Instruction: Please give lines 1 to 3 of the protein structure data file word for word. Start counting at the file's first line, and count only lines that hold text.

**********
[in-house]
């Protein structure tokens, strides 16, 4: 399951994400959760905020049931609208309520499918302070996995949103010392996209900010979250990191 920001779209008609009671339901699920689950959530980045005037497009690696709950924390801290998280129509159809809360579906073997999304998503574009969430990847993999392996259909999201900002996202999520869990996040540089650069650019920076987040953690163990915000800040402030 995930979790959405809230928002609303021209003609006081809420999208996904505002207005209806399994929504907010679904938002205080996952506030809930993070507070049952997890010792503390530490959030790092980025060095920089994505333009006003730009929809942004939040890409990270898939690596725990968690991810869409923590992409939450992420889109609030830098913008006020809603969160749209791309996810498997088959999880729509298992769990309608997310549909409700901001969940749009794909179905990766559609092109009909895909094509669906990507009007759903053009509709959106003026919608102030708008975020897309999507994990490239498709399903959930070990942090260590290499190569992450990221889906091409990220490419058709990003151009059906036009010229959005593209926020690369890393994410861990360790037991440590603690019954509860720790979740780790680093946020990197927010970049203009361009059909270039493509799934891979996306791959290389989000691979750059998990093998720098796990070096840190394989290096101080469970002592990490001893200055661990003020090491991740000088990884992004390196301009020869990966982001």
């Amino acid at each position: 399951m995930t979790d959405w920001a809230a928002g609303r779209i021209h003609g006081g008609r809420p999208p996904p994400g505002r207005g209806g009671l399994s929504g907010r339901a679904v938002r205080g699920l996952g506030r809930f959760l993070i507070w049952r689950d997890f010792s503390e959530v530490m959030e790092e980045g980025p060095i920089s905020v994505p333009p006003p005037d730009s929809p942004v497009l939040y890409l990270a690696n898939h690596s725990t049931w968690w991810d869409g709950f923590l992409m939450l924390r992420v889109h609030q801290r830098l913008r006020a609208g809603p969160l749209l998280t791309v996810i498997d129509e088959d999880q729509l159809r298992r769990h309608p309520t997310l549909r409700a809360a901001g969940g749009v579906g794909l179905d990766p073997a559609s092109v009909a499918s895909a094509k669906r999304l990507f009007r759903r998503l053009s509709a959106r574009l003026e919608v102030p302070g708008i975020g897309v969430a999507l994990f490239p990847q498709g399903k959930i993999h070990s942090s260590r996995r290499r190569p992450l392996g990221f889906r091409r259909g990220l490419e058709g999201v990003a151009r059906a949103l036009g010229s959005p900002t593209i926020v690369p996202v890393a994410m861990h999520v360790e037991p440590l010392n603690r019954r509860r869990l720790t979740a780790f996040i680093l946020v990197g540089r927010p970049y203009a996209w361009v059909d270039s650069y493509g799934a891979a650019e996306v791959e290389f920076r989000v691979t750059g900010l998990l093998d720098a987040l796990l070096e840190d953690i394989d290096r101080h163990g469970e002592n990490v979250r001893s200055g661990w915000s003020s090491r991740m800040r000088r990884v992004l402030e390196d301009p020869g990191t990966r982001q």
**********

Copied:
[in-house]
């Protein structure tokens, strides 16, 4: 399951994400959760905020049931609208309520499918302070996995949103010392996209900010979250990191 920001779209008609009671339901699920689950959530980045005037497009690696709950924390801290998280129509159809809360579906073997999304998503574009969430990847993999392996259909999201900002996202999520869990996040540089650069650019920076987040953690163990915000800040402030 995930979790959405809230928002609303021209003609006081809420999208996904505002207005209806399994929504907010679904938002205080996952506030809930993070507070049952997890010792503390530490959030790092980025060095920089994505333009006003730009929809942004939040890409990270898939690596725990968690991810869409923590992409939450992420889109609030830098913008006020809603969160749209791309996810498997088959999880729509298992769990309608997310549909409700901001969940749009794909179905990766559609092109009909895909094509669906990507009007759903053009509709959106003026919608102030708008975020897309999507994990490239498709399903959930070990942090260590290499190569992450990221889906091409990220490419058709990003151009059906036009010229959005593209926020690369890393994410861990360790037991440590603690019954509860720790979740780790680093946020990197927010970049203009361009059909270039493509799934891979996306791959290389989000691979750059998990093998720098796990070096840190394989290096101080469970002592990490001893200055661990003020090491991740000088990884992004390196301009020869990966982001």
């Amino acid at each position: 399951m995930t979790d959405w920001a809230a928002g609303r779209i021209h003609g006081g008609r809420p999208p996904p994400g505002r207005g209806g009671l399994s929504g907010r339901a679904v938002r205080g699920l996952g506030r809930f959760l993070i507070w049952r689950d997890f010792s503390e959530v530490m959030e790092e980045g980025p060095i920089s905020v994505p333009p006003p005037d730009s929809p942004v497009l939040y890409l990270a690696n898939h690596s725990t049931w968690w991810d869409g709950f923590l992409m939450l924390r992420v889109h609030q801290r830098l913008r006020a609208g809603p969160l749209l998280t791309v996810i498997d129509e088959d999880q729509l159809r298992r769990h309608p309520t997310l549909r409700a809360a901001g969940g749009v579906g794909l179905d990766p073997a559609s092109v009909a499918s895909a094509k669906r999304l990507f009007r759903r998503l053009s509709a959106r574009l003026e919608v102030p302070g708008i975020g897309v969430a999507l994990f490239p990847q498709g399903k959930i993999h070990s942090s260590r996995r290499r190569p992450l392996g990221f889906r091409r259909g990220l490419e058709g999201v990003a151009r059906a949103l036009g010229s959005p900002t593209i926020v690369p996202v890393a994410m861990h999520v360790e037991p440590l010392n603690r019954r509860r869990l720790t979740a780790f996040i680093l946020v990197g540089r927010p970049y203009a996209w361009v059909d270039s650069y493509g799934a891979a650019e996306v791959e290389f920076r989000v691979t750059g900010l998990l093998d720098a987040l796990l070096e840190d953690i394989d290096r101080h163990g469970e002592n990490v979250r001893s200055g661990w915000s003020s090491r991740m800040r000088r990884v992004l402030e390196d301009p020869g990191t990966r982001q």